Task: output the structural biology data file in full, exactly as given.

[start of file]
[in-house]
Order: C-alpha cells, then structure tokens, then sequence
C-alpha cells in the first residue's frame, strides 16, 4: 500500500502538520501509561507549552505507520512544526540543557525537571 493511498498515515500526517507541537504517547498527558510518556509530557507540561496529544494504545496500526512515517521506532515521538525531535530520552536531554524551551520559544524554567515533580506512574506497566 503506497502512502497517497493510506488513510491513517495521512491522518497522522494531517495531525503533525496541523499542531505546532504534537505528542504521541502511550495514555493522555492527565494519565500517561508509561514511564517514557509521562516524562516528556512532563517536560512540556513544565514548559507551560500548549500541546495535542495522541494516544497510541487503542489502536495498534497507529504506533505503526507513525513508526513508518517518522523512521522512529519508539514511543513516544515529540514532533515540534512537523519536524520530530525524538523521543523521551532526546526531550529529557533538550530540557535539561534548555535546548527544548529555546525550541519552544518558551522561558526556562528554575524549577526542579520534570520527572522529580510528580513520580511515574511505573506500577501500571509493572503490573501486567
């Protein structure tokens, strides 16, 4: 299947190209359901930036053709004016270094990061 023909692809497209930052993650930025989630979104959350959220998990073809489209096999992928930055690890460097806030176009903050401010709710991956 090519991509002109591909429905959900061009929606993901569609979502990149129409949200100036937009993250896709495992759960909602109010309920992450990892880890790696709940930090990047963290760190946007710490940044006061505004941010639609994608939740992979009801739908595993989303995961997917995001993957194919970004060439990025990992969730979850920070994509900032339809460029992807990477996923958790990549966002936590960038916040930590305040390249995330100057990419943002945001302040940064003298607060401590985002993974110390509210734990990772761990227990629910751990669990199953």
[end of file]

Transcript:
[in-house]
Order: C-alpha cells, then structure tokens, then sequence
C-alpha cells in the first residue's frame, strides 16, 4: 500500500502538520501509561507549552505507520512544526540543557525537571 493511498498515515500526517507541537504517547498527558510518556509530557507540561496529544494504545496500526512515517521506532515521538525531535530520552536531554524551551520559544524554567515533580506512574506497566 503506497502512502497517497493510506488513510491513517495521512491522518497522522494531517495531525503533525496541523499542531505546532504534537505528542504521541502511550495514555493522555492527565494519565500517561508509561514511564517514557509521562516524562516528556512532563517536560512540556513544565514548559507551560500548549500541546495535542495522541494516544497510541487503542489502536495498534497507529504506533505503526507513525513508526513508518517518522523512521522512529519508539514511543513516544515529540514532533515540534512537523519536524520530530525524538523521543523521551532526546526531550529529557533538550530540557535539561534548555535546548527544548529555546525550541519552544518558551522561558526556562528554575524549577526542579520534570520527572522529580510528580513520580511515574511505573506500577501500571509493572503490573501486567
């Protein structure tokens, strides 16, 4: 299947190209359901930036053709004016270094990061 023909692809497209930052993650930025989630979104959350959220998990073809489209096999992928930055690890460097806030176009903050401010709710991956 090519991509002109591909429905959900061009929606993901569609979502990149129409949200100036937009993250896709495992759960909602109010309920992450990892880890790696709940930090990047963290760190946007710490940044006061505004941010639609994608939740992979009801739908595993989303995961997917995001993957194919970004060439990025990992969730979850920070994509900032339809460029992807990477996923958790990549966002936590960038916040930590305040390249995330100057990419943002945001302040940064003298607060401590985002993974110390509210734990990772761990227990629910751990669990199953």